Magic City! That’s the nickname that Birmingham, Ala., earned well over 100 years ago thanks to a phenomenal growth spurt that made it seem like new homes, businesses and industries sprang up overnight, as if by magic.

One day, when people are zooming around Birmingham with jetpacks strapped to their backs, people will think that’s magic, too. Until that time comes, you have to settle for arriving at these Birmingham-area transportation museums in a more mundane manner. What you see there, though, just might put you over the moon.

The Heart of Dixie Railroad Museum ( This museum celebrates the golden age of railroading and is the official railroad museum for the state of Alabama. Displays in this restored depot include train whistles and bells, railroad crossing lights, spikes and equipment used to lay tracks and hundreds of other artifacts and pieces of memorabilia. Outside in the train yard, you can see dozens of vintage diesel and steam locomotives – some of which still run. Admission to the museum is free, but a nominal charge applies if you want to ride the narrow-gauge steam locomotive or take a longer journey on the Calera & Shelby line pulled by a powerful diesel engine. Want a real thrill? For $30 you can ride along in the locomotive (engine car) itself.

Southern Museum of Flight/Alabama Aviation Hall of Fame ( The flying machines housed here include a nearly 100-year-old fabric-covered biplane used as a crop duster, Korean War-era jets and helicopters from the Vietnam War. Alabama’s famed Tuskegee Airmen are saluted here with a multiple-plane diorama that includes life-size mannequins placed in, on and around the World War II trainers. The wreckage of the “Lake Murray B-52,” a WWII-era bomber recovered from the depths of South Carolina’s Lake Murray in 2005 is also here in all its rusted glory. Soviet-made MiGs, experimental civilian aircraft, a Wright Flyer and a Blackbird spy plane are among the 75 planes on display here. Some displays are hands-on; climb right into a real cockpit or try your hand at flying in a flight simulator. Admission is $5 or $7 if you want to go through with a tour guide.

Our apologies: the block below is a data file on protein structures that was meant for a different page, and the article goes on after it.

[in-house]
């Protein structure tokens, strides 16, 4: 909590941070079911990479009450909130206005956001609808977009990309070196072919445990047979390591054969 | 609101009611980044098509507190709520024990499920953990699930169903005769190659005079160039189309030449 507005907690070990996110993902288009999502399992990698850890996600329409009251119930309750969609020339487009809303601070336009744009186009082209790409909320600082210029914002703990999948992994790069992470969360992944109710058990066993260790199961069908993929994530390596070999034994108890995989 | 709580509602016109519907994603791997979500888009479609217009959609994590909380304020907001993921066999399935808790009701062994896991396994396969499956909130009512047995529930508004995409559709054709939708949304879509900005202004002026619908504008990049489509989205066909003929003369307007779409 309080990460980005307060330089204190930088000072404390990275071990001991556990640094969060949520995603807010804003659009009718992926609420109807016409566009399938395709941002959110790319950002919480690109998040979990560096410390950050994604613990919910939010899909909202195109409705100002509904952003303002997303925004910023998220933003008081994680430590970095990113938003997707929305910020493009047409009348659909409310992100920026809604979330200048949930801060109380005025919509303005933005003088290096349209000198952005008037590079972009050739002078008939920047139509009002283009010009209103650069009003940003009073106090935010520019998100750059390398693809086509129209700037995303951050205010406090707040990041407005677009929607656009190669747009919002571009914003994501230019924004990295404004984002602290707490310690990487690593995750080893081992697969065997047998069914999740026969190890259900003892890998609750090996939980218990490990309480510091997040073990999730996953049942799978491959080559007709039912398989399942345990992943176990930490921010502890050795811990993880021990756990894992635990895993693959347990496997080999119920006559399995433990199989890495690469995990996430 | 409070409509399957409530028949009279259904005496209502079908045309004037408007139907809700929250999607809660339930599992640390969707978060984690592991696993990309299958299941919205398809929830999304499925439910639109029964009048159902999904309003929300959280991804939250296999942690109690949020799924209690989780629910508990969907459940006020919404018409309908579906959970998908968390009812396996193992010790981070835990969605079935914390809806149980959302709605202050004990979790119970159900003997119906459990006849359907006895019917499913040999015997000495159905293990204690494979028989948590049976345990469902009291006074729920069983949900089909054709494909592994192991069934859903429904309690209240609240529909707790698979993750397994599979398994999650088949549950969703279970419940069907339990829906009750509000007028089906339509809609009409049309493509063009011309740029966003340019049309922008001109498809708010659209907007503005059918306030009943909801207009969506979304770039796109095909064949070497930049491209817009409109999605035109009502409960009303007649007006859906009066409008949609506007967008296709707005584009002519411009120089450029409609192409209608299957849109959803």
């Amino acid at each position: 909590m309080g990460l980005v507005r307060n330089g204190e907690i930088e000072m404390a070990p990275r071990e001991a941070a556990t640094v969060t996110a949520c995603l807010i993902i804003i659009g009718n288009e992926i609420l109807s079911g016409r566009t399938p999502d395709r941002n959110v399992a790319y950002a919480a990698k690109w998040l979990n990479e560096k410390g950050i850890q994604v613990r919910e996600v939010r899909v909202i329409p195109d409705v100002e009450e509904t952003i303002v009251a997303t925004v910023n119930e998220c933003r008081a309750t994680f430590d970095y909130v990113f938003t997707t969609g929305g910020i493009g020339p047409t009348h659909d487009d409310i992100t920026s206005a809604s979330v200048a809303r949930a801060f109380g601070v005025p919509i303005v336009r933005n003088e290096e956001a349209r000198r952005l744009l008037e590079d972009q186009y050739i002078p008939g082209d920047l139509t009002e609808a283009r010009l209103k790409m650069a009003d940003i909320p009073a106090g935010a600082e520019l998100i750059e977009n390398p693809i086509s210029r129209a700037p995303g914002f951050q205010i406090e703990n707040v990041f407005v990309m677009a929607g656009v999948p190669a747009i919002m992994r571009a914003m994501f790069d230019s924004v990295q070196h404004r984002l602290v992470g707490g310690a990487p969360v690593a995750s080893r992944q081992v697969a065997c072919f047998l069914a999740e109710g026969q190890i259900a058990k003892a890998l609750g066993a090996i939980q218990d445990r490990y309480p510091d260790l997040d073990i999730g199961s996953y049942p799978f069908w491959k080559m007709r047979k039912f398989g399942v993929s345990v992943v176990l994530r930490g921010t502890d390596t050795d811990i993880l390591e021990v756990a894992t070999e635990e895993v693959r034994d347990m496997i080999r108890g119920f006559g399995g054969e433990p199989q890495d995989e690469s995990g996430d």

Barber Vintage Motorsports Museum ( It’s pretty safe to say you’ve never seen anything like this place. The Barber Vintage Motorsports Museum is home to over 1,200 vintage and modern motorcycles and the largest collection of Lotus racecars in the world. Plan on spending some serious time here to see everything; it takes five floors and 144,000 square feet to house all the crotch rockets and speedsters. The displays are quite creative, too; you’ll see “trees” of motorcycles that span several stories and rack after rack of bikes that stretch to the ceiling. The basement of the Barber Museum houses a restoration center, and there’s a viewing area where you can watch them work on pieces like a 1949 Imme R100. Not everything here is vintage, though. Check out the 2006 Ducati Desmosedici. Only 1,500 of these exist, and motorcycle enthusiast Tom Cruise owns the first one that rolled out of the Ducati factory. The museum is adjacent to Barber Motorsports Park where motorcycle races and other special events are held throughout the year. Admission to the museum is $15.

These three Birmingham attractions are close enough together that you can squeeze them all into one day if you choose.

For more information, visit